Puerto Rican/Latino Studies: Philosophy and Teaching Practice
The Puerto Rican/Latino Studies faculty has responded to the increasing number of students enrolling in Africana and Puerto Rican/Latino Studies without the life experience and personal involvement for studying the subject matters (as was common several years ago) by developing courses and teaching methods to help students discover what is universally significant in the subject matter and facilitate education, in addition to the earning of credits. The comparative approach that inspired the department's establishment provided an effective way of enabling students to understand the forces that brought about racism and colonization. Comparing knowledge about peoples having a common experience in different times and places has enabled students with little or no previous exposure to comprehend abstract patterns and concepts, such as prejudice, segregation, acculturation, and marginality.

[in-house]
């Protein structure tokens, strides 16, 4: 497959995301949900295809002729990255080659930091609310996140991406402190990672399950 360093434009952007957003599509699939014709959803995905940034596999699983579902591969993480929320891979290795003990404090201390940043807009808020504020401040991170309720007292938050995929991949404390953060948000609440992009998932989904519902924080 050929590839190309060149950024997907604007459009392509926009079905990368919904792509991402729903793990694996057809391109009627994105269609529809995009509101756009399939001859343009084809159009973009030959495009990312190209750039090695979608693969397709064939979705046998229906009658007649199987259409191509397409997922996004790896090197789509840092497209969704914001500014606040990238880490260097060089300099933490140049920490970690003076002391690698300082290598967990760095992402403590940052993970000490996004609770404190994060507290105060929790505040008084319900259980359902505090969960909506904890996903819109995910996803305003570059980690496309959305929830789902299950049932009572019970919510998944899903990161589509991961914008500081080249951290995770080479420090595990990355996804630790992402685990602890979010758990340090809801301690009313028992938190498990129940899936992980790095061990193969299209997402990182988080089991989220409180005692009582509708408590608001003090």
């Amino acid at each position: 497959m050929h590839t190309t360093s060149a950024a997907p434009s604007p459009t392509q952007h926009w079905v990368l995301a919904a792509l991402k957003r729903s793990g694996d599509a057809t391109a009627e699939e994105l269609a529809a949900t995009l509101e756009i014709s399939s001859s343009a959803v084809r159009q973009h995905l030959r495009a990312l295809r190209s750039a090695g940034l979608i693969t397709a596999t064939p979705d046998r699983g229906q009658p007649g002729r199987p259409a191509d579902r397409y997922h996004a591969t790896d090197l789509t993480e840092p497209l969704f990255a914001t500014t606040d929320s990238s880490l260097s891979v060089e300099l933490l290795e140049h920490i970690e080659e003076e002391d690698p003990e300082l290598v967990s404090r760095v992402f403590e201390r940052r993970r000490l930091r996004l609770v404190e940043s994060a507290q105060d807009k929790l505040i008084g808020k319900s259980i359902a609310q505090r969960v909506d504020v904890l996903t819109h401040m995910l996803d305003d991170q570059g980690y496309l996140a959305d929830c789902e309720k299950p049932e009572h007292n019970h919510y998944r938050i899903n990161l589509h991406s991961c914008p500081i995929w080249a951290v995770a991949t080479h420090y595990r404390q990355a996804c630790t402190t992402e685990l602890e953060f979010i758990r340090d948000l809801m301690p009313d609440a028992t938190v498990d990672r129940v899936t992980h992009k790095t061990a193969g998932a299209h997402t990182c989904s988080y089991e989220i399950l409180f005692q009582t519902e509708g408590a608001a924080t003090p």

With inspiration from Eugenio María de Hostos, Pedro Albizu Campos and similar thinkers, theoretical paradigms were developed for teaching the fundamentals of culture, social studies, history and literature from Puerto Rican Studies in introductory courses. Some 5,000 students have been prepared for more advanced courses by studying the Puerto Rican experience within the context of two basic comparative paradigms from the Latin American experience in relation to the United States:
A. the causes and effects of structurally induced migration:
AFPL 102: Latino Communities in New York City
B. the social effects of military and political dominance:
AFPL 103: Conquered Peoples in America
This paradigm involved comparisons between the colonization and racism from previous conquest by Spain with the situation of groups made part of the United States by war and occupation, such as Native Americans, Hawaiians, Chicanos, and Filipinos.